The Unnaryd costume is one of the oldest described costumes in Sweden with details dating back to the 17th and 18th century - such as the model of the vest and the hat which is for unmarried women. I have never wore it until today but decided to try and wear a correct costume (adult women are supposed to wear something on the head) for this festive occasion - as you can see I also wear my silk shawl since I wasn´t going to dance so much today. Otherwise I wear a simple white cotton shawl when I dance because in this costume you wear the shawl inside the vest and you don´t want to sweat in fragile silk...

All in all a good day! And that hat protected me from the blazing sun... Now I am going to make some rhubarb muffins for tomorrow, I hope they turn out fine so I can write about them!

June 04, 2006

Sunday lunch

We go sailing for a couple of days each summer and how to make good food is always an issue. The ingredients has to be rather sturdy, and preferrably not in need of a fridge. All we have is an isolated bag... Then it cannot be too fiddly with a lot of chopping and different procedures because the kitchen is miniscule (although you can stand up straight there...) with two gas flames and a little sink with sea water and fresh water. Washing up is complicated too so you don´t want too many pots and things to be used either. It also has to be safe, and so far I have never ever cooked pasta during the days at sea - it is simply too dangerous having a big pot of boiling water waving about. And this is such a pity, because a warm, tasty pasta is exactly what the crew craves! I have often made risotto instead, but now I have found several recipes in a short time for pasta cooked "risotto-style" and decided to give it a go for Sunday lunch.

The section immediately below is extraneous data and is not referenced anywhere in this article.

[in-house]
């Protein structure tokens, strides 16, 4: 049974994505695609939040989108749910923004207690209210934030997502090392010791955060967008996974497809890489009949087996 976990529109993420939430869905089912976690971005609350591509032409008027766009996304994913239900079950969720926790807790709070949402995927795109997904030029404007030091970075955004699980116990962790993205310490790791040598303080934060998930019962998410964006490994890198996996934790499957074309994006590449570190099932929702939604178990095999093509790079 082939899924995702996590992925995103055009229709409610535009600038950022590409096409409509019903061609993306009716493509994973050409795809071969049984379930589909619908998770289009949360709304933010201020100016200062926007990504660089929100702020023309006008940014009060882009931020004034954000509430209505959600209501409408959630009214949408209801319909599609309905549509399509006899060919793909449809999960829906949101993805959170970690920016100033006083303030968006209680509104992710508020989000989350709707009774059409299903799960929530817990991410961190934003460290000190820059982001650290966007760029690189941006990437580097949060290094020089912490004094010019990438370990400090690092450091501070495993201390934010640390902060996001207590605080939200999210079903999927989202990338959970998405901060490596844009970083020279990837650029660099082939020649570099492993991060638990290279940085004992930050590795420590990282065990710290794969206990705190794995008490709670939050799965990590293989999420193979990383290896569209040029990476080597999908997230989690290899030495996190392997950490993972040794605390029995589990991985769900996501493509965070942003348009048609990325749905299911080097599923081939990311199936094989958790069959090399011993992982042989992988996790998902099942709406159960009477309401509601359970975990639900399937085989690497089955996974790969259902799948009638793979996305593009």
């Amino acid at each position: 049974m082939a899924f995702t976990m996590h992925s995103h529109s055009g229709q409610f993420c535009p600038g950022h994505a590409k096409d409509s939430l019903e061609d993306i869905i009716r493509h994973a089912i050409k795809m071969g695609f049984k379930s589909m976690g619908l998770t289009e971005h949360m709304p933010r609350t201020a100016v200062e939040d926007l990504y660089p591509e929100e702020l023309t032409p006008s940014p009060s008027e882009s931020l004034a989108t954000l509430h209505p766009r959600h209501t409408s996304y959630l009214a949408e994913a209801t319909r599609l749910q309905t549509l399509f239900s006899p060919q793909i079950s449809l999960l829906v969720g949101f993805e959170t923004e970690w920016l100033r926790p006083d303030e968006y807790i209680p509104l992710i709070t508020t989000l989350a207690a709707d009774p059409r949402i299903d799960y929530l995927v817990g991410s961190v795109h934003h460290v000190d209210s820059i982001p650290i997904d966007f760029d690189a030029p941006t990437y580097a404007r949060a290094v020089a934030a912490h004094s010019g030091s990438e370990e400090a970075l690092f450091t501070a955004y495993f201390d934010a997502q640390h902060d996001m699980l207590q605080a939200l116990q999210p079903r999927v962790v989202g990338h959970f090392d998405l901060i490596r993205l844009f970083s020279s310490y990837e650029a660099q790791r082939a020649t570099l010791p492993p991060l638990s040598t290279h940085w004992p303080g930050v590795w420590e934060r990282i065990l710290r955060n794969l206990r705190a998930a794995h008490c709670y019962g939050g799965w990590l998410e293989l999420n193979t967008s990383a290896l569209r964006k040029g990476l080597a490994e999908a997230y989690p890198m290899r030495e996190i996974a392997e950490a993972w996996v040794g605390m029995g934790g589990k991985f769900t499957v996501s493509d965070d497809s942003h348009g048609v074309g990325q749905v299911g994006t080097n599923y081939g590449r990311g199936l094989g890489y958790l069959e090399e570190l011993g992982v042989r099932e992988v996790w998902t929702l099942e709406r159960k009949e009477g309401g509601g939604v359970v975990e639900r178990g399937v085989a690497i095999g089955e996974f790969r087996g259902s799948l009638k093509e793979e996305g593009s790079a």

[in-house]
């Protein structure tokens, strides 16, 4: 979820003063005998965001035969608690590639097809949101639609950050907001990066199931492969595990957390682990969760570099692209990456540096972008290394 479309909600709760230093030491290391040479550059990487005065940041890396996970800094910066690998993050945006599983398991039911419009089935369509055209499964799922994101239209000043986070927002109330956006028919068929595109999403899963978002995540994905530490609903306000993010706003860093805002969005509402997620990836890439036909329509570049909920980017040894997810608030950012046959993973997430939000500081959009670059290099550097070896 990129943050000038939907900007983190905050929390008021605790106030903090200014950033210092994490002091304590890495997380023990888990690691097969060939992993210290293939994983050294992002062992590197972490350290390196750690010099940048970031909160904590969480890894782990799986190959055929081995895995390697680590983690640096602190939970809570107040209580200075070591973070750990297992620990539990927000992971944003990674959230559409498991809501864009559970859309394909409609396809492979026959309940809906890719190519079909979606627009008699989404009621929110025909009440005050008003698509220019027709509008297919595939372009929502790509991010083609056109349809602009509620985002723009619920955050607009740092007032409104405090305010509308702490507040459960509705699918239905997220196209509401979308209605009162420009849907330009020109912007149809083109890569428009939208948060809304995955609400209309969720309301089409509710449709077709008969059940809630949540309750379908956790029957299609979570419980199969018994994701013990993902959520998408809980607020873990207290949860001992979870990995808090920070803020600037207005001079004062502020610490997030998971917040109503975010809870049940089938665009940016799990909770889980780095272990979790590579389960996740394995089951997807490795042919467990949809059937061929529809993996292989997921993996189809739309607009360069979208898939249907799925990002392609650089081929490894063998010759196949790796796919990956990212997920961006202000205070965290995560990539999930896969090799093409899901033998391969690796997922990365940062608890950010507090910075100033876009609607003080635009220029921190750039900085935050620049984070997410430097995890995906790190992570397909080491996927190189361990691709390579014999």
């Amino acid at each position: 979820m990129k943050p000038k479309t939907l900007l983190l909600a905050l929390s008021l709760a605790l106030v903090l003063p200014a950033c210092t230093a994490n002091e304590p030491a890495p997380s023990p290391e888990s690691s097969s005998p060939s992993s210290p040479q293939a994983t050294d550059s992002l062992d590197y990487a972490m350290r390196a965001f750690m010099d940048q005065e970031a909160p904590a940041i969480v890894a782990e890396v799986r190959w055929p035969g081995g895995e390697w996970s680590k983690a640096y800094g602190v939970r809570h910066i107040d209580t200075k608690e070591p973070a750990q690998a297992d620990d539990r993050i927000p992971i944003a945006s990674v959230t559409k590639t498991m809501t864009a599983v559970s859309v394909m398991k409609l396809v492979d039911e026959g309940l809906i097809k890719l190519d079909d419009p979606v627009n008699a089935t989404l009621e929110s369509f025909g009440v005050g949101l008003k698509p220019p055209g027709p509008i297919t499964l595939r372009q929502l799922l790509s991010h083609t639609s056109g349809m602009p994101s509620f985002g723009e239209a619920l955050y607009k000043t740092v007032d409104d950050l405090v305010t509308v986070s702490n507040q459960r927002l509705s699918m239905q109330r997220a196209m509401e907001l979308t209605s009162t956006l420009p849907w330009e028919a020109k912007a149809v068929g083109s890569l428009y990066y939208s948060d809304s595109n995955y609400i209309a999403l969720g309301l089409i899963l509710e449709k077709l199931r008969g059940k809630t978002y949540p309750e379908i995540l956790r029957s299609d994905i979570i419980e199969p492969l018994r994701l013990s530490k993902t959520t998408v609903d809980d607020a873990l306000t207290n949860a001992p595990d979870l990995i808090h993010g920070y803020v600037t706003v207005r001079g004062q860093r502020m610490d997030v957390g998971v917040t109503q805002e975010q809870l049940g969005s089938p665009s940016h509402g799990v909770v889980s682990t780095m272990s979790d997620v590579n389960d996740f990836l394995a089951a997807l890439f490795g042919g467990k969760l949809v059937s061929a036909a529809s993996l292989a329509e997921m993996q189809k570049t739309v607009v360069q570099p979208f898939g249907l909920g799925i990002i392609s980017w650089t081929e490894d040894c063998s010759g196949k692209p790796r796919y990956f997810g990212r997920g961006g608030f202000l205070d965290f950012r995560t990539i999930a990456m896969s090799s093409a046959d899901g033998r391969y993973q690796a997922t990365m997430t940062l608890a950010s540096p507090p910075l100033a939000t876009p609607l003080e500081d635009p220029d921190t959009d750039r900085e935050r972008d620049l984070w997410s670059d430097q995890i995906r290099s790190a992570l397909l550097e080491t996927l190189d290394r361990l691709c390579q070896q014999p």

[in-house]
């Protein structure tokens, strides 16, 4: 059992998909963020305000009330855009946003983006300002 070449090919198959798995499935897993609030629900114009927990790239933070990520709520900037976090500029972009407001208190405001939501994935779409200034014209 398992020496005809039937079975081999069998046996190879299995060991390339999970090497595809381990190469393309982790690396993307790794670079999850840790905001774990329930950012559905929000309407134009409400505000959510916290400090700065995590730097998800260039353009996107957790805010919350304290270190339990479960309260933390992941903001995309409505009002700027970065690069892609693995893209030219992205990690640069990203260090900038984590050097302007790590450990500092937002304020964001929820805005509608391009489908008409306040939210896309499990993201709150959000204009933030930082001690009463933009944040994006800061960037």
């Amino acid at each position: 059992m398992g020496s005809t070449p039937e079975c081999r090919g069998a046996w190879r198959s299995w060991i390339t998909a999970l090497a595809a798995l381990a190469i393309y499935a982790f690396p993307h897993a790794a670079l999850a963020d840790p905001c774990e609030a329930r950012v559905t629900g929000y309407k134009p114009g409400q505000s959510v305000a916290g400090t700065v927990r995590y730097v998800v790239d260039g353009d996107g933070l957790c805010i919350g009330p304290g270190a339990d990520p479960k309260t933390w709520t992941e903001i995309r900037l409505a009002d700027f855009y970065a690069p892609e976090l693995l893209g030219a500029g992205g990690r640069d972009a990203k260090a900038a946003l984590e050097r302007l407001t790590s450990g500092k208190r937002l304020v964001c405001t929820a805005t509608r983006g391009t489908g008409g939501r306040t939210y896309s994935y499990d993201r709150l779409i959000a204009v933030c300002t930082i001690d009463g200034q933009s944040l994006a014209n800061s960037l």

And, my friends, I have found a solution to our food problems at sea! The slow cooking makes the pasta really tasty, you get a lot of flavour from it. This is also a great way to use leftovers! Yes, a success. This just has to be the perfect way to cook pasta! No fuss, you can use anything and it is sooo tasty and easy.

Pasta the risotto way à la my fridge this afternoon
Serves 1 very hungry person

100 grams good pasta, I used a tasty wholemeal version
about 200 ml hot stock or water, I didn´t have any stock cubes at home so I used some white wine (leftover!), water and herbes de provence
3-4 sundried tomatoes, soaked in hot water or in oil (leftover from Saturday night)
1 finely chopped yellow onion
fresh herbs, fresh tomatoes or whatever greens you have on hand (we made filled pork loin yesterday so I had some left of a lovely parsley/basil/sundried tomato mix)
3-4 slices of streaky bacon (also a leftover from this week)
some good strong cheese, like parmesan, but I always substitute Västerbotten cheese which is a lovely strong and flaky Swedish cheese

Chop the onion and sautée until a little soft in some olive oil. Add the pasta and stir until it is covered with oil and a little shiny. Add the wine or water or stock or what you use, it should just cover the pasta. Boil on low heat until the pasta is done and check it once in a while if it needs more fluid. If some fluid is left when the pasta is done don´t drain it, it has lots of flavour. Serve immediately with crispy bacon, veggies and some cheese on top.